New Law a Positive Step for State, National Economies

By State Treasurer Curtis Loftis

The passage of the Economic Growth, Regulatory Relief, and Consumer Protection Act (S.2155) by Congress this past May is an important step forward that will help unshackle banks and credit unions – and our economy – from Obama-era regulatory burdens put in place as part of the 2010 Dodd-Frank Act.

I had the opportunity to advocate for passage of the bill during several visits to Washington, D.C. Last fall, State Banking Commissioner Bob Davis and I met with members of the S.C. congressional delegation, including meetings with Sens. Graham and Scott, to share how this legislation would positively impact our S.C.-based community banks and credit unions. This spring I visited Secretary of the Treasury Steve Mnuchin to further champion deregulation.

The bipartisan legislation, signed into law by President Trump on May 24, is an important step toward freeing our economy from overregulation while maintaining needed safety and soundness.

S.2155 doesn’t overturn Dodd-Frank, but rather makes technical corrections and adjustments to improve financial operations and reduce burdensome regulations.

Dodd-Frank created a regulatory nightmare for our local community banks and credit unions, effectively punishing institutions that played no role in the financial crisis of the Great Recession.

These small- to mid-sized institutions are vital to the well-being of cities and towns across South Carolina. There were many aspects of Dodd-Frank, such as more onerous mortgage regulations and one-size-fits-all banking regulation, which hindered rather than helped our state.

Some of the immediate results expected from the act include:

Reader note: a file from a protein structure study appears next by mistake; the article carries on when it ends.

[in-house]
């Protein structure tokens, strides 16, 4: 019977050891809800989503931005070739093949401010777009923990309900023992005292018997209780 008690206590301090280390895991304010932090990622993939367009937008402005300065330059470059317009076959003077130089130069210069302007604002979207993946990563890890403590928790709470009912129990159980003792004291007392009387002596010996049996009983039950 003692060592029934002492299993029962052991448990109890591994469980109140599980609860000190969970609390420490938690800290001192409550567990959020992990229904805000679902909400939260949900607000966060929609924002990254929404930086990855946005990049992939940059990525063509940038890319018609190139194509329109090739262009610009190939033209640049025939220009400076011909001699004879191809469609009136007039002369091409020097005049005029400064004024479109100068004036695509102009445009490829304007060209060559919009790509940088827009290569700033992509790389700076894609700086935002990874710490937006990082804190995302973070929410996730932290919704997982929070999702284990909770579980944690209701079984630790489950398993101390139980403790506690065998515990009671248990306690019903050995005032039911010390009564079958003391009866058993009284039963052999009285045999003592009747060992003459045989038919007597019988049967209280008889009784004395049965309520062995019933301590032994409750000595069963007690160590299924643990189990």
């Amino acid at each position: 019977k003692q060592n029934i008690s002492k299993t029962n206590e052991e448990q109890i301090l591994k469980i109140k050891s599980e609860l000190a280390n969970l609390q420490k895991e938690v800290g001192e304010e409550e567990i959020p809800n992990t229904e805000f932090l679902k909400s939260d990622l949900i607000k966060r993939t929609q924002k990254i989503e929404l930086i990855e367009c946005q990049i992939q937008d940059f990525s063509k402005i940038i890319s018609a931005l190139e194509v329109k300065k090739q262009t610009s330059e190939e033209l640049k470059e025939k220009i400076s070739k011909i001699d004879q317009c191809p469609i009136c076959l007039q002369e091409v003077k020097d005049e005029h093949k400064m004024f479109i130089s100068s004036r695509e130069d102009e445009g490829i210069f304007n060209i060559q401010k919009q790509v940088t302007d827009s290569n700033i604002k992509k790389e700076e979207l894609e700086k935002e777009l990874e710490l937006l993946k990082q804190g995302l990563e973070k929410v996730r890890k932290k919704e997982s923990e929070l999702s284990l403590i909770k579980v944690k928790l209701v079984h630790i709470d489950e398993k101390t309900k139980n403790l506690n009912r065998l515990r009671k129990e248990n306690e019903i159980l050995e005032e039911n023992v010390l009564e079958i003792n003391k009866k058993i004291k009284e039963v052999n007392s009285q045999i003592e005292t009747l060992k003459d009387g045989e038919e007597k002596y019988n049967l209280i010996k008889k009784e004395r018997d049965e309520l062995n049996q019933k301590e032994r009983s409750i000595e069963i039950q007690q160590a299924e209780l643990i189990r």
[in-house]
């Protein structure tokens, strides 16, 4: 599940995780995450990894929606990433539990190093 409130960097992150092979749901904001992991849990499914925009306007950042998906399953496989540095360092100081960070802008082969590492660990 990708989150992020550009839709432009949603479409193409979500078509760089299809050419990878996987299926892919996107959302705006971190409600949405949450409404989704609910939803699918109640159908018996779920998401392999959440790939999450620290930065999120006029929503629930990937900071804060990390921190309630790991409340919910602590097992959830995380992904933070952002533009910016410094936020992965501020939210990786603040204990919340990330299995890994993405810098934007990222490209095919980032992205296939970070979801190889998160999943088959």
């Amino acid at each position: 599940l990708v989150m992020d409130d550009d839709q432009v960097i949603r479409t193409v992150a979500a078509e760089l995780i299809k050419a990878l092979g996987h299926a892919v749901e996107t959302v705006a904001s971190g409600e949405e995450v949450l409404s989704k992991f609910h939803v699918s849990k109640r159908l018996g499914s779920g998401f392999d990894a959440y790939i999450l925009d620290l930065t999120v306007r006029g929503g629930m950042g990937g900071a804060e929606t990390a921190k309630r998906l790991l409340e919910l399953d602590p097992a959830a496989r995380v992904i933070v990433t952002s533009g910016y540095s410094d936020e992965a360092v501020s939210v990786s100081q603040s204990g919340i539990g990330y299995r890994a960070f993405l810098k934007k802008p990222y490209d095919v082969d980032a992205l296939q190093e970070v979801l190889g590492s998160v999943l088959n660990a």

• Helping small- and mid-size banks and credit unions to be able to make more mortgage loans to families;
  • It shields elderly consumers against fraud by encouraging bank staff to report with immunity suspicious behavior if they suspect seniors could be getting financially scammed; and
  • It allows community banks and credit unions to operate without being tied up in expensive and excessive red tape.

What S.2155 doesn’t do, contrary to what some claim, is weaken consumer protections, deregulate massive global banks or “gut” Dodd-Frank.

The new legislation represents financial regulatory reform that will allow banks and credit unions, particularly medium and smaller institutions, to focus more of their time and resources on serving their customers and communities.

What that means is South Carolinians will see their banks’ and credit unions’ regulatory costs reduced. Savings can be passed on to consumers in the form of lower interest rates on loans and higher interest on savings accounts, checking accounts, certificates of deposit and other financial products.

Dodd-Frank, which has grown to more than 22,000 pages of regulations, is a good example of what is often called the law of unintended consequences.

It may have been will-intentioned, but Dodd-Frank was passed while emotions were inflamed and ultimately proved more punitive than positive.

The new legislation is a step in the right direction of modernizing financial regulations that make sense for both consumers and our financial institutions.

By helping community banks and credit unions meet the needs of their customers as the Economic Growth, Regulatory Relief, and Consumer Protection Act does, everyone benefits.